The recently crowned 2012 Thailand Open winner, Nehwal was obstinate about returning home with a medal - and the stars too conspired and enabled her to create history. Facing China's Wang Yihan in the semis, Nehwal failed to register a win and secured a bronze medal clash against yet another Chinese, Wang Xin. While Xin started strongly by winning the first game, 21-18, she soon suffered a bad fall and could not continue with the match, having to retire just as the second game began. And with that, Nehwal embraced history and became the first Indian woman and the first Indian shuttler to have won an Olympic medal in badminton.
Although the Arjuna Awardee has not been able to make the cut for the Tokyo Olympics as she is currently holding the World No. 19 spot on the BWF roster, she remains a true pioneer of the sport. Singularly inspiring a multitude of youngsters, especially girls, to pick up the racquet, Nehwal with her ample collection of 24 titles, 1 Olympic bronze, 2 World Championships medal - a silver and a bronze, 2 Asian Games bronze and 5 Commonwealth Games medals - 3 gold, 1 silver, 1 bronze has really paved the way for future Indian shuttlers.
PV Sindhu - the reigning poster girl of Indian badminton
Hailing from the same nation as another badminton great like Saina Nehwal and having her as a contemporary as well as a rival is perhaps not the best of things. For the longest time, PV Sindhu was overshadowed by the mass conquests of Saina Nehwal. While Nehwal led from the front foot, Sindhu trudged a step behind - carefully closing the gap till she stood at par and to be honest, has now left her rival behind and created a marginal distance between them.
With a majority of her career still remaining, PV Sindhu has picked up 15 titles already and most importantly has an Olympic silver medal and a World Championship crown to boast of. Breaking into the top 20 of the BWF circuit as early as 2012, PV Sindhu scripted her greatness by being the only second female shuttler apart from China's Zhang Ning to win at least five medals from the World Championships. Interestingly, Sindhu has always come back with a medal from the prestigious biennial tournament except in 2015.
PV Sindhu shot into limelight permanently after her sensational run at the 2016 Rio Olympics. Downing the likes of Michelle Li, Tai Tzu Ying, Nozomi Okuhara en route to the Olympic finals, Sindhu was on rampage mode at the Games. However, awaiting her at the finals was an European - the then World No. 1 and 3-time World Champion, Carolina Marin. Engaging in an equally physically and emotionally gruelling match against the Spaniard, Sindhu fell short of bagging the gold, losing 21-19, 12-21, 15-21 and had to settle for the silver - the very first for India in badminton.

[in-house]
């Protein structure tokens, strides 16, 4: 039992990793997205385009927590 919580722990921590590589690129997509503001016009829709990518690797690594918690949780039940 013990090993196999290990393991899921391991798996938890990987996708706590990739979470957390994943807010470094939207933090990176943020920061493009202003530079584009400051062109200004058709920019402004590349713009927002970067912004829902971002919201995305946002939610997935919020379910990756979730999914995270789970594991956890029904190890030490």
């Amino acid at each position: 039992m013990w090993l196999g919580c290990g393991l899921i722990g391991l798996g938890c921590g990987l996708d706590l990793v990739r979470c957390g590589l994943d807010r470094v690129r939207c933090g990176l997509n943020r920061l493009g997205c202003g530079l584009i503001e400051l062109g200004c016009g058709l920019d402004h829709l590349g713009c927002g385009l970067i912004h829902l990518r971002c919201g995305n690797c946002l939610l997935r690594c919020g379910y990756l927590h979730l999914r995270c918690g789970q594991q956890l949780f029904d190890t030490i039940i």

PV Sindhu's story has been studded with big victories at big tournaments and her most recent exploit came at the 2019 World Championships. Finally managing to undo the silver jinx, Sindhu defeated Nozomi Okuhara in a mouth-watering final to crown herself as the World Champion - the first one to achieve this feat.
The lanky Hyderabadi shuttler known for her attacking style of badminton has quite a glittering collection of trophies and medals to her name. Also an Arjuna Awardee, Sindhu has also accumulated a silver each at the 2018 Commonwealth Games and 2018 Asian Games and also has 2 Uber Cup bronze medals to her credit.
Saina Nehwal vs PV Sindhu - a close call
Although Saina Nehwal still commands the head-to-head against PV Sindhu, having won everytime against the Rio silver medalist except once, it is Sindhu who fares better otherwise. Nehwal might have dominated Sindhu during her heydays, the last and most memorable of which came at the 2018 Commonwealth Games where Nehwal fired her way to a gold, winning 18-21 21-23.
Ultimately, it is PV Sindhu, lithe and flexible with aggressive tactics up her alley that is really the future of Indian badminton. Destined for even more greatness, the 25-year-old Hyderabadi player is a true inspiration. As she heads into Tokyo, the 2019 World Champion, will be eyeing only for gold and it will be difficult to play spoilsport to her plans.
Sindhu's game is far better rounded than Nehwal's and over the years, Sindhu, under the tutelage of Gopichand has perfected the art and has more tricks up her alley and has learnt how to take down the big names of the sport with ease. On the BWF circuit, Sindhu is a feared opponent and she shares quite the delectable rivalry with the likes of reigning Rio champion Carolina Marin, Tai Tzu Ying and Nozomi Okuhara, to name a few. Given her young age, Sindhu has a lot of steam left in her and a lot of tournaments to conquer and the future ahead is truly exciting for the World No. 7.